It is critical that the applicant establish and maintain accurate records of events and expenditures related to disaster recovery work. The information required for documentation describes the "who, what, when, where, why, and how much" for each item of disaster recovery work.
The applicant should have a financial and record keeping system in place that can be used to track these elements. The importance of maintaining a complete and accurate set of records for each project cannot be over-emphasized. Good documentation facilitates the project formulation, validation, approval, and funding processes.
All of the documentation pertaining to a project should be filed with the corresponding PW and maintained by the applicant as the permanent record of the project. These records become the basis for verification of the accuracy of project cost estimates during validation of small projects, reconciliation of costs for large projects, and audits.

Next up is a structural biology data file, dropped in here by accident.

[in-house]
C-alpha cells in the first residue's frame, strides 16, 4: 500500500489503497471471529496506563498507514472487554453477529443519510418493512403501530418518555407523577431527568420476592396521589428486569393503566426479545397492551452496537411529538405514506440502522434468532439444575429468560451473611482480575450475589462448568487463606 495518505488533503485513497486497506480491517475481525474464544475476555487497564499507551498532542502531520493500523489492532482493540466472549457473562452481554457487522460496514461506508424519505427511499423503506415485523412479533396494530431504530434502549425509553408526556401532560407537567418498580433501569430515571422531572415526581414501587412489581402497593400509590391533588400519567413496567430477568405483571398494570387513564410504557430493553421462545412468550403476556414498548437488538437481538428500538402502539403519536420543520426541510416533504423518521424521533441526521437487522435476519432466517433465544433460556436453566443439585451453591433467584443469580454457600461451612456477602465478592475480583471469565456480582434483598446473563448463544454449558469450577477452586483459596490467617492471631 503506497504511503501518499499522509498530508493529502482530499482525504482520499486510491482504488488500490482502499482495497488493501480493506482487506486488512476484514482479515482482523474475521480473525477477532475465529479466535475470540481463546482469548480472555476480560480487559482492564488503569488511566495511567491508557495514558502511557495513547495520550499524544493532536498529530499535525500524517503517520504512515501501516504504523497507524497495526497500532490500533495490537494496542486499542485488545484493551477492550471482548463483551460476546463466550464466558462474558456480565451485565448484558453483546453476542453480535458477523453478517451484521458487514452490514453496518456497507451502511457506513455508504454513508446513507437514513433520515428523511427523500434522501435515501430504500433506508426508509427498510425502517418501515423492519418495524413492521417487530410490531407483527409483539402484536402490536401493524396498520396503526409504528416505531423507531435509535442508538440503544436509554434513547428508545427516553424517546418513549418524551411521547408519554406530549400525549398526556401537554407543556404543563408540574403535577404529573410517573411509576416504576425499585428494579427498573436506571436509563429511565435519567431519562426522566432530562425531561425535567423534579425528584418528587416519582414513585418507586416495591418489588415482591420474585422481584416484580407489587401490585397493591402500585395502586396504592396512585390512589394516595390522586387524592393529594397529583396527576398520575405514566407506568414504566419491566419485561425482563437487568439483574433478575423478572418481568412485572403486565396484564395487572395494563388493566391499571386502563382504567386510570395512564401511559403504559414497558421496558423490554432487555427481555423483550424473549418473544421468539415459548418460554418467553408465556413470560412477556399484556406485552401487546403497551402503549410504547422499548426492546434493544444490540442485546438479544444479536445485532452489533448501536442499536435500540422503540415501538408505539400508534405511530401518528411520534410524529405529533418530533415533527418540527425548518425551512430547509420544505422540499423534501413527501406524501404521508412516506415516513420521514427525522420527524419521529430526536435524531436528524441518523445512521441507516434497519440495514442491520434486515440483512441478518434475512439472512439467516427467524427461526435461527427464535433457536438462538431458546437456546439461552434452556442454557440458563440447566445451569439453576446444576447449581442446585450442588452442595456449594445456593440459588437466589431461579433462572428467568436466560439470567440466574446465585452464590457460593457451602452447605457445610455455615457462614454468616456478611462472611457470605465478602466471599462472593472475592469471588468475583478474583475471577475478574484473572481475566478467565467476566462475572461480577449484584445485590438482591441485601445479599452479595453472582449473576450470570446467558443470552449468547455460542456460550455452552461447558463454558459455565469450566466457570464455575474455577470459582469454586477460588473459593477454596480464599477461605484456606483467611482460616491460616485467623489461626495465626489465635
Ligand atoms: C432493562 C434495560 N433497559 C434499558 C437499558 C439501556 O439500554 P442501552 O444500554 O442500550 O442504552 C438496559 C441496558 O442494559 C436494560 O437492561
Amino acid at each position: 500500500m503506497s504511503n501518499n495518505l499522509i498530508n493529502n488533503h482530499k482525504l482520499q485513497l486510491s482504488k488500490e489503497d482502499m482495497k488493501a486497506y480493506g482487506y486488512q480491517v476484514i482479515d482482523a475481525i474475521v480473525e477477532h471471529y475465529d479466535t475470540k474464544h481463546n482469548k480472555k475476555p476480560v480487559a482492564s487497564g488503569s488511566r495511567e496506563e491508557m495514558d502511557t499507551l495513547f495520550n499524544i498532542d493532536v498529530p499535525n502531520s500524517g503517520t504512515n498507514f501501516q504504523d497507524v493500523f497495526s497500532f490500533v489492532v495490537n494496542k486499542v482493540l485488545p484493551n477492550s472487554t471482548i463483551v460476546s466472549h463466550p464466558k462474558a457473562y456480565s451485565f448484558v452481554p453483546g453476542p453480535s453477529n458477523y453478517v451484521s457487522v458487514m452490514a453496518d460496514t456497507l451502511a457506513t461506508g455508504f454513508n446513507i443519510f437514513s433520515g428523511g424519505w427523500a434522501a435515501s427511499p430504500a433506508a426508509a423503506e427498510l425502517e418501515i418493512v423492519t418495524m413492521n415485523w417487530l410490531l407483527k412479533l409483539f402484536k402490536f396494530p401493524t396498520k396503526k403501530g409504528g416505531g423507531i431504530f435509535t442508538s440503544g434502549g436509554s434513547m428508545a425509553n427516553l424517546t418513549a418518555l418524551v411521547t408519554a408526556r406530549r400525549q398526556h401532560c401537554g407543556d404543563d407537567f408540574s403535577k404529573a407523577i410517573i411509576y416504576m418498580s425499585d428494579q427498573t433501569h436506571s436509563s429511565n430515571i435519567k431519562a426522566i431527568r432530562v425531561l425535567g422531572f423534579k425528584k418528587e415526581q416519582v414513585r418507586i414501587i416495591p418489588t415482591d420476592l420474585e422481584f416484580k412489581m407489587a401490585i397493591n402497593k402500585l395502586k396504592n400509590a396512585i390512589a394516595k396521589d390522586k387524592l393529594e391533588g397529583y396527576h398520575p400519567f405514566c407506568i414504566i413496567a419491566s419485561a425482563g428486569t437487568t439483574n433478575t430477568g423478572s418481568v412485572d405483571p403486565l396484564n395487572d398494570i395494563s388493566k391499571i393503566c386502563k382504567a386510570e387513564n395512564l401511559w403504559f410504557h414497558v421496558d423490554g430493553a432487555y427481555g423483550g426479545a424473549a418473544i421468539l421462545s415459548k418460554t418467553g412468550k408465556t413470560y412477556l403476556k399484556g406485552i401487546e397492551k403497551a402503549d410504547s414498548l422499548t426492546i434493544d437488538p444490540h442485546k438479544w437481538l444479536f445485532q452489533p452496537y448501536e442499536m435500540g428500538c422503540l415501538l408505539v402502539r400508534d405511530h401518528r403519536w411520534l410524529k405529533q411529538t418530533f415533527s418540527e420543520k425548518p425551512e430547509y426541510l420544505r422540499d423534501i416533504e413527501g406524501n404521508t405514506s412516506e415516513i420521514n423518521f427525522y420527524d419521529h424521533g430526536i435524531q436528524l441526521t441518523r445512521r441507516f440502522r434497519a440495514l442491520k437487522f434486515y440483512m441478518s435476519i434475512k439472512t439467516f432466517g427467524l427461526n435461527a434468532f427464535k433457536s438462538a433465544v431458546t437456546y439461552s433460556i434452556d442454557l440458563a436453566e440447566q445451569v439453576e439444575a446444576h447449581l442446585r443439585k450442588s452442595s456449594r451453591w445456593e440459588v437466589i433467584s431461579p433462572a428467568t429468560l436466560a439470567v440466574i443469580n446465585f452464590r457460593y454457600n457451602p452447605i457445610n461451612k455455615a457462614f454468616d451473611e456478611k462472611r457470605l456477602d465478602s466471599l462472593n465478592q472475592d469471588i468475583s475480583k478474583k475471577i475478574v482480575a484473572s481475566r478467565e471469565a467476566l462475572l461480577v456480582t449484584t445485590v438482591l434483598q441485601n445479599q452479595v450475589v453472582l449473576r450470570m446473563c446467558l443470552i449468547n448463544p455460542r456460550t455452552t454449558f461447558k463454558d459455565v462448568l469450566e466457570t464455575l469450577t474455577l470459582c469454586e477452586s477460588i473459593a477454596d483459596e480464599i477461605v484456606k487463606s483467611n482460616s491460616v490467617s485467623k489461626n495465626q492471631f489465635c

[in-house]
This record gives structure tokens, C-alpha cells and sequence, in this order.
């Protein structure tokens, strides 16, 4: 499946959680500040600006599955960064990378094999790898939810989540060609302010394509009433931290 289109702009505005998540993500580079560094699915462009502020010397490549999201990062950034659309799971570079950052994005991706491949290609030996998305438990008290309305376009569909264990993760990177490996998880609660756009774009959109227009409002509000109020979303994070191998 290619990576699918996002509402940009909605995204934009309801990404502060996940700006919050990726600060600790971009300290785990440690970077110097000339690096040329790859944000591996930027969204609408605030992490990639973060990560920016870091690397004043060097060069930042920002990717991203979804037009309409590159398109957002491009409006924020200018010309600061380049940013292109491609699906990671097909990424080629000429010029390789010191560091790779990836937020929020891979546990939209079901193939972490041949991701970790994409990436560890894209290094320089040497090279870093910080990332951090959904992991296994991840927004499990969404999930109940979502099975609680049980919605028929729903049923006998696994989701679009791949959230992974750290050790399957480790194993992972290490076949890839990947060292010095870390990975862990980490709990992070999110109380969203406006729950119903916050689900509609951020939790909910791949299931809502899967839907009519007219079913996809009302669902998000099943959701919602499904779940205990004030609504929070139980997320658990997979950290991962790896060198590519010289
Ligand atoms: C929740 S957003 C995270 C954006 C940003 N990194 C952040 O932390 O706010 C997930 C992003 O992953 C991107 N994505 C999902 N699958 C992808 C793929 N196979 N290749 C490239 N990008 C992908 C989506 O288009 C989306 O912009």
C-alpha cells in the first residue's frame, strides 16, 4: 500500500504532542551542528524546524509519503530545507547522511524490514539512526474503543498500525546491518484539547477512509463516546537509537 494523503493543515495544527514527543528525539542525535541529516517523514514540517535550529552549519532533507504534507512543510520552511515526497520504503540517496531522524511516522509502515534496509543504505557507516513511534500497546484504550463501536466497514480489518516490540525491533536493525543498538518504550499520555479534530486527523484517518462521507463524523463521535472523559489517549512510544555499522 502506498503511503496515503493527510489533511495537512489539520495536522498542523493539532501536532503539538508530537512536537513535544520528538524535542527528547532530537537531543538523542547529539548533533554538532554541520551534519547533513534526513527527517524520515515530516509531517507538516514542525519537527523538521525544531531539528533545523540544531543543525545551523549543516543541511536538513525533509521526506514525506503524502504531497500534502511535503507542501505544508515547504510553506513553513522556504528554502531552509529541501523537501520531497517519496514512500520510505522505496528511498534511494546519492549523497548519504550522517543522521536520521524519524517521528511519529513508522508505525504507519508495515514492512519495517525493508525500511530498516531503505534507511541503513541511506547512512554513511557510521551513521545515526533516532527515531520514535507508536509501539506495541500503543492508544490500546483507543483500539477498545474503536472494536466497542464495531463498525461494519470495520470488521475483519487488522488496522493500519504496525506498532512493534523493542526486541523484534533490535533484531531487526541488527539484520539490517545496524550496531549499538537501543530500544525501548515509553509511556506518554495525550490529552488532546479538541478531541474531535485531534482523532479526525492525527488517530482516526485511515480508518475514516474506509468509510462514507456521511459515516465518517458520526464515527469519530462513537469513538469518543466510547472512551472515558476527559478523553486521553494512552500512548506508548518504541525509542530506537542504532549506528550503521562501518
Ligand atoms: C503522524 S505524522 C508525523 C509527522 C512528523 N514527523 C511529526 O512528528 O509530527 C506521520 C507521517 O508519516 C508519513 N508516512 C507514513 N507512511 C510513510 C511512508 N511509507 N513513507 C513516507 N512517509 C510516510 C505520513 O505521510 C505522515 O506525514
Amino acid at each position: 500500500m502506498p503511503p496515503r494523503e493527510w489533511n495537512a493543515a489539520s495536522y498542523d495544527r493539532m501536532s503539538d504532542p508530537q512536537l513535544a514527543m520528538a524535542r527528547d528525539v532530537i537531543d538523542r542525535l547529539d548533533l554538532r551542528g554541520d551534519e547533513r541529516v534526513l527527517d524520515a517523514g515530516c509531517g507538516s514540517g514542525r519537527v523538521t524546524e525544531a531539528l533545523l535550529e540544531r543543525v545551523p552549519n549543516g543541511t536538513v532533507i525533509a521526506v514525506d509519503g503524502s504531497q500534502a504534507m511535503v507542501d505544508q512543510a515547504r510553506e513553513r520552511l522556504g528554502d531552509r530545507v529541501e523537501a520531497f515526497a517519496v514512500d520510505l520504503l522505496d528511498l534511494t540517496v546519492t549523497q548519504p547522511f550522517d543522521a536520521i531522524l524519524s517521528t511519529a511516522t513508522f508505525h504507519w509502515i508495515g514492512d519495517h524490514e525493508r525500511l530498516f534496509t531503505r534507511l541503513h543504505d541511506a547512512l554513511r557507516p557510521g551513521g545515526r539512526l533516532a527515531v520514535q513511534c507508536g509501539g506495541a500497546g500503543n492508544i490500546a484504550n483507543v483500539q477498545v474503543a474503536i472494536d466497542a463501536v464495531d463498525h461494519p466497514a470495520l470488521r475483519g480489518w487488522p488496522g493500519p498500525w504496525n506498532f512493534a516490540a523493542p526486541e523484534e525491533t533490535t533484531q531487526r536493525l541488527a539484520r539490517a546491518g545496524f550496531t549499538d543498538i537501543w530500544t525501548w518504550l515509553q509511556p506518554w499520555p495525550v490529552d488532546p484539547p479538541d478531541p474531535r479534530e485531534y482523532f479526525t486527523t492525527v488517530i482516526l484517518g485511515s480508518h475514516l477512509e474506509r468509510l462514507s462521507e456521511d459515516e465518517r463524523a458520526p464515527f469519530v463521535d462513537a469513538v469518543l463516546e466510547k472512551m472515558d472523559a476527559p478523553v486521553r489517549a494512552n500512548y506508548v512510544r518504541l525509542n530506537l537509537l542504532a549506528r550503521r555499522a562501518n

Applicants should begin the record keeping process before a disaster is declared by the President. To ensure that work performed both before and after a disaster declaration is well documented, potential applicants should:
designate a person to coordinate the compilation and filing of records;
establish a file for each site where work has been or will be performed; and
maintain accurate disbursement and accounting records to document the work performed and the costs incurred.
The Federal Office of Management and Budget requires grant recipients to maintain financial and program records on file for three years following final payment. Records of grant recipients may be subject to the provisions of the Single Audit Act
- What type of documentation do I need?
- How should I maintain my records?
- What records do I need to keep and for how long?
- May I use my own records system?
- Are there summary records to help me organize my work?